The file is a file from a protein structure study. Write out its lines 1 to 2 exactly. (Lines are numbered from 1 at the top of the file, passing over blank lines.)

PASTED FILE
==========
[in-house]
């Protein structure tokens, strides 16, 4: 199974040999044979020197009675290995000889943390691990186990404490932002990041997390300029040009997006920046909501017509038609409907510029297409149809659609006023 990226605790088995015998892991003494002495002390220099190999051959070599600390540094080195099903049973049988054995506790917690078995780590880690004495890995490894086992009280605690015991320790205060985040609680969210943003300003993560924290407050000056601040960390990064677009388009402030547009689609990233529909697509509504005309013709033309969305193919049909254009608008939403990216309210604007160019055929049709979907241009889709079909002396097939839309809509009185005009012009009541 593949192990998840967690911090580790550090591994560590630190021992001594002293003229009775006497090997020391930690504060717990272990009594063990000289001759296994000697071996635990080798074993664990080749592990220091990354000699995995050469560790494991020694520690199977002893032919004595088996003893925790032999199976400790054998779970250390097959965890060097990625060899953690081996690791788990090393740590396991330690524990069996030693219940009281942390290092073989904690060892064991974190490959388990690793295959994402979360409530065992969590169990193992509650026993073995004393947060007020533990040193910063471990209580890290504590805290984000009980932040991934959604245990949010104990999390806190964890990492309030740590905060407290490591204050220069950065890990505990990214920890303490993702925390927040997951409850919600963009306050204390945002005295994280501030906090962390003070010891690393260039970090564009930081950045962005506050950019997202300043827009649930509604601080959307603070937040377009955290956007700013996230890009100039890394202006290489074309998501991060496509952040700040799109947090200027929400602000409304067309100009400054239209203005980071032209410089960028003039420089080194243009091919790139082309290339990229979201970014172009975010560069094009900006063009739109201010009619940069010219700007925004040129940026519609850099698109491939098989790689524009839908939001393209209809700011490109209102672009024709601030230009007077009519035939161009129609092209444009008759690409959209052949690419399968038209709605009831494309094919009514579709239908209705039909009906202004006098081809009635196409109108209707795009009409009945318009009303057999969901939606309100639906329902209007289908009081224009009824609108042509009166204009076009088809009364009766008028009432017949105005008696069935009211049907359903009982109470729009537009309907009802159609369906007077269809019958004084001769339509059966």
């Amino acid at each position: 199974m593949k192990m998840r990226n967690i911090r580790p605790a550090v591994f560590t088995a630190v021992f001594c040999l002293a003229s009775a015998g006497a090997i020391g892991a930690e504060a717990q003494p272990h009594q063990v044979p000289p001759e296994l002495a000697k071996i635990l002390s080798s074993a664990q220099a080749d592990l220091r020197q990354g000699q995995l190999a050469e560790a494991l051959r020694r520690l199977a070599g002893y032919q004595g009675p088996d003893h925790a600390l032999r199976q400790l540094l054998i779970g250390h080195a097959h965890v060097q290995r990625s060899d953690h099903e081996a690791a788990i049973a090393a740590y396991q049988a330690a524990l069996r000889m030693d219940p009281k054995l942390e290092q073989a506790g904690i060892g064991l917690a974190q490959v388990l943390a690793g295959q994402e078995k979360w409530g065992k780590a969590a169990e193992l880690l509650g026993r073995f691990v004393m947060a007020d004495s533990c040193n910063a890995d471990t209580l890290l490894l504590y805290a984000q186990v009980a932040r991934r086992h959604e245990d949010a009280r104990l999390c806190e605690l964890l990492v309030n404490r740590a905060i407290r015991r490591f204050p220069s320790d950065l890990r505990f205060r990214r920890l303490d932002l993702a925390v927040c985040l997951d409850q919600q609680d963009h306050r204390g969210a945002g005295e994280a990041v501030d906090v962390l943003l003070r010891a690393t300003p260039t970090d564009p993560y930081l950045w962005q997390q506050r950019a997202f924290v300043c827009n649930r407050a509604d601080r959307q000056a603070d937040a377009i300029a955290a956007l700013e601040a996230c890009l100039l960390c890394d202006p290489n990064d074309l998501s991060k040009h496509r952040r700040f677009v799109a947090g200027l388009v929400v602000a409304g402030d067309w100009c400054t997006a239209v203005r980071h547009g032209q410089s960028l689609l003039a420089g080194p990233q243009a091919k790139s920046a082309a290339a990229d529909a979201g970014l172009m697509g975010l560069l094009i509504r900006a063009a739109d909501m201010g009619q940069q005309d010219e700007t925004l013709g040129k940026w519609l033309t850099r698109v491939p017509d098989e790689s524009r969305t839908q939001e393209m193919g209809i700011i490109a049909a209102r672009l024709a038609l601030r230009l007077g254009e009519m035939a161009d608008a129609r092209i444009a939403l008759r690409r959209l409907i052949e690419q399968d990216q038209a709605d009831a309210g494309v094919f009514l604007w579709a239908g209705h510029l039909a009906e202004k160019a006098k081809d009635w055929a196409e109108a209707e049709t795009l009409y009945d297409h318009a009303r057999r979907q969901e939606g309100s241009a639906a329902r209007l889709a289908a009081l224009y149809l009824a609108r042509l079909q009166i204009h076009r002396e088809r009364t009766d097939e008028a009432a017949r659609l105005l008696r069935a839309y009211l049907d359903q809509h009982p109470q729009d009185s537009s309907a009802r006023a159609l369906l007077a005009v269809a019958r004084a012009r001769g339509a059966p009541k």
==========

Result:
[in-house]
């Protein structure tokens, strides 16, 4: 199974040999044979020197009675290995000889943390691990186990404490932002990041997390300029040009997006920046909501017509038609409907510029297409149809659609006023 990226605790088995015998892991003494002495002390220099190999051959070599600390540094080195099903049973049988054995506790917690078995780590880690004495890995490894086992009280605690015991320790205060985040609680969210943003300003993560924290407050000056601040960390990064677009388009402030547009689609990233529909697509509504005309013709033309969305193919049909254009608008939403990216309210604007160019055929049709979907241009889709079909002396097939839309809509009185005009012009009541 593949192990998840967690911090580790550090591994560590630190021992001594002293003229009775006497090997020391930690504060717990272990009594063990000289001759296994000697071996635990080798074993664990080749592990220091990354000699995995050469560790494991020694520690199977002893032919004595088996003893925790032999199976400790054998779970250390097959965890060097990625060899953690081996690791788990090393740590396991330690524990069996030693219940009281942390290092073989904690060892064991974190490959388990690793295959994402979360409530065992969590169990193992509650026993073995004393947060007020533990040193910063471990209580890290504590805290984000009980932040991934959604245990949010104990999390806190964890990492309030740590905060407290490591204050220069950065890990505990990214920890303490993702925390927040997951409850919600963009306050204390945002005295994280501030906090962390003070010891690393260039970090564009930081950045962005506050950019997202300043827009649930509604601080959307603070937040377009955290956007700013996230890009100039890394202006290489074309998501991060496509952040700040799109947090200027929400602000409304067309100009400054239209203005980071032209410089960028003039420089080194243009091919790139082309290339990229979201970014172009975010560069094009900006063009739109201010009619940069010219700007925004040129940026519609850099698109491939098989790689524009839908939001393209209809700011490109209102672009024709601030230009007077009519035939161009129609092209444009008759690409959209052949690419399968038209709605009831494309094919009514579709239908209705039909009906202004006098081809009635196409109108209707795009009409009945318009009303057999969901939606309100639906329902209007289908009081224009009824609108042509009166204009076009088809009364009766008028009432017949105005008696069935009211049907359903009982109470729009537009309907009802159609369906007077269809019958004084001769339509059966």